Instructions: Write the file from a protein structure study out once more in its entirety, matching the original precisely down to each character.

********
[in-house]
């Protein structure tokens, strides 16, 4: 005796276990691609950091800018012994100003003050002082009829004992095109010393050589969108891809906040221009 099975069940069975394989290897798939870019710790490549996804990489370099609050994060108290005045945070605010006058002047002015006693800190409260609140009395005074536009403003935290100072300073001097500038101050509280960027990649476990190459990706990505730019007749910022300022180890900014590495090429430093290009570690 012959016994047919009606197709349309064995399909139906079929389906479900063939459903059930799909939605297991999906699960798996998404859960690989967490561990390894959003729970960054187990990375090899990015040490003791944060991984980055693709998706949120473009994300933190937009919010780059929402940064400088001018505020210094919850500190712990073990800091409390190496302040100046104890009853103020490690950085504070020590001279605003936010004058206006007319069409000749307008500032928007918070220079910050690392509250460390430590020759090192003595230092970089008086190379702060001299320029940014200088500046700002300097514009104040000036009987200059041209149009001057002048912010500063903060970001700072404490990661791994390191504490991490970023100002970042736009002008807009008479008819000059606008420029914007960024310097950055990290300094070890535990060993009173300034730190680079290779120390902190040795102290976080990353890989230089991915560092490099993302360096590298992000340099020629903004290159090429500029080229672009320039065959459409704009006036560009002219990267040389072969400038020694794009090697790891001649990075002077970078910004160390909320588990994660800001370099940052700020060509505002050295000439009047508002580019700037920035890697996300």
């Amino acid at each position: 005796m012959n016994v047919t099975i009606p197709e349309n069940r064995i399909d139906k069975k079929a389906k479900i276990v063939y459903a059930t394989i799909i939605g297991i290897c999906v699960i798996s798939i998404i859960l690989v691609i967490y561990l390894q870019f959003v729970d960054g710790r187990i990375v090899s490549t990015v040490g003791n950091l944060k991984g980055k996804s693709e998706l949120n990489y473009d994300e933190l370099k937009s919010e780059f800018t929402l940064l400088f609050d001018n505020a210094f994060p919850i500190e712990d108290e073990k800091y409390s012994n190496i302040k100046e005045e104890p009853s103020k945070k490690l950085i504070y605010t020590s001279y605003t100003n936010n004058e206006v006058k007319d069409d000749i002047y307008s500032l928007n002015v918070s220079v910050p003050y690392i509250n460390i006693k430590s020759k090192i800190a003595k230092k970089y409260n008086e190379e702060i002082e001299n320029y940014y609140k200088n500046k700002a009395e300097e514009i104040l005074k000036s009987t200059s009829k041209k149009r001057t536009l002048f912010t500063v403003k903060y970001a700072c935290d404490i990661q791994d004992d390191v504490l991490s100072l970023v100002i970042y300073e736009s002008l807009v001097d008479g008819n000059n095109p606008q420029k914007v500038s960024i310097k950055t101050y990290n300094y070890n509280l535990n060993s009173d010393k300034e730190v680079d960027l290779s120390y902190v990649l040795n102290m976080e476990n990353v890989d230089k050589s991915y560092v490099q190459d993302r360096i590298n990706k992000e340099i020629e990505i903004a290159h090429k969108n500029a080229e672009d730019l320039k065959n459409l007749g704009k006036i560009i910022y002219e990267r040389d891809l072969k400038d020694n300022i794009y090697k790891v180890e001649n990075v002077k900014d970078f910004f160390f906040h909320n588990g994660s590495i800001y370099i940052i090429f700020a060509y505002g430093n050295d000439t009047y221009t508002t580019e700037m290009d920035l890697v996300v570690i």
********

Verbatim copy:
[in-house]
């Protein structure tokens, strides 16, 4: 005796276990691609950091800018012994100003003050002082009829004992095109010393050589969108891809906040221009 099975069940069975394989290897798939870019710790490549996804990489370099609050994060108290005045945070605010006058002047002015006693800190409260609140009395005074536009403003935290100072300073001097500038101050509280960027990649476990190459990706990505730019007749910022300022180890900014590495090429430093290009570690 012959016994047919009606197709349309064995399909139906079929389906479900063939459903059930799909939605297991999906699960798996998404859960690989967490561990390894959003729970960054187990990375090899990015040490003791944060991984980055693709998706949120473009994300933190937009919010780059929402940064400088001018505020210094919850500190712990073990800091409390190496302040100046104890009853103020490690950085504070020590001279605003936010004058206006007319069409000749307008500032928007918070220079910050690392509250460390430590020759090192003595230092970089008086190379702060001299320029940014200088500046700002300097514009104040000036009987200059041209149009001057002048912010500063903060970001700072404490990661791994390191504490991490970023100002970042736009002008807009008479008819000059606008420029914007960024310097950055990290300094070890535990060993009173300034730190680079290779120390902190040795102290976080990353890989230089991915560092490099993302360096590298992000340099020629903004290159090429500029080229672009320039065959459409704009006036560009002219990267040389072969400038020694794009090697790891001649990075002077970078910004160390909320588990994660800001370099940052700020060509505002050295000439009047508002580019700037920035890697996300």
């Amino acid at each position: 005796m012959n016994v047919t099975i009606p197709e349309n069940r064995i399909d139906k069975k079929a389906k479900i276990v063939y459903a059930t394989i799909i939605g297991i290897c999906v699960i798996s798939i998404i859960l690989v691609i967490y561990l390894q870019f959003v729970d960054g710790r187990i990375v090899s490549t990015v040490g003791n950091l944060k991984g980055k996804s693709e998706l949120n990489y473009d994300e933190l370099k937009s919010e780059f800018t929402l940064l400088f609050d001018n505020a210094f994060p919850i500190e712990d108290e073990k800091y409390s012994n190496i302040k100046e005045e104890p009853s103020k945070k490690l950085i504070y605010t020590s001279y605003t100003n936010n004058e206006v006058k007319d069409d000749i002047y307008s500032l928007n002015v918070s220079v910050p003050y690392i509250n460390i006693k430590s020759k090192i800190a003595k230092k970089y409260n008086e190379e702060i002082e001299n320029y940014y609140k200088n500046k700002a009395e300097e514009i104040l005074k000036s009987t200059s009829k041209k149009r001057t536009l002048f912010t500063v403003k903060y970001a700072c935290d404490i990661q791994d004992d390191v504490l991490s100072l970023v100002i970042y300073e736009s002008l807009v001097d008479g008819n000059n095109p606008q420029k914007v500038s960024i310097k950055t101050y990290n300094y070890n509280l535990n060993s009173d010393k300034e730190v680079d960027l290779s120390y902190v990649l040795n102290m976080e476990n990353v890989d230089k050589s991915y560092v490099q190459d993302r360096i590298n990706k992000e340099i020629e990505i903004a290159h090429k969108n500029a080229e672009d730019l320039k065959n459409l007749g704009k006036i560009i910022y002219e990267r040389d891809l072969k400038d020694n300022i794009y090697k790891v180890e001649n990075v002077k900014d970078f910004f160390f906040h909320n588990g994660s590495i800001y370099i940052i090429f700020a060509y505002g430093n050295d000439t009047y221009t508002t580019e700037m290009d920035l890697v996300v570690i």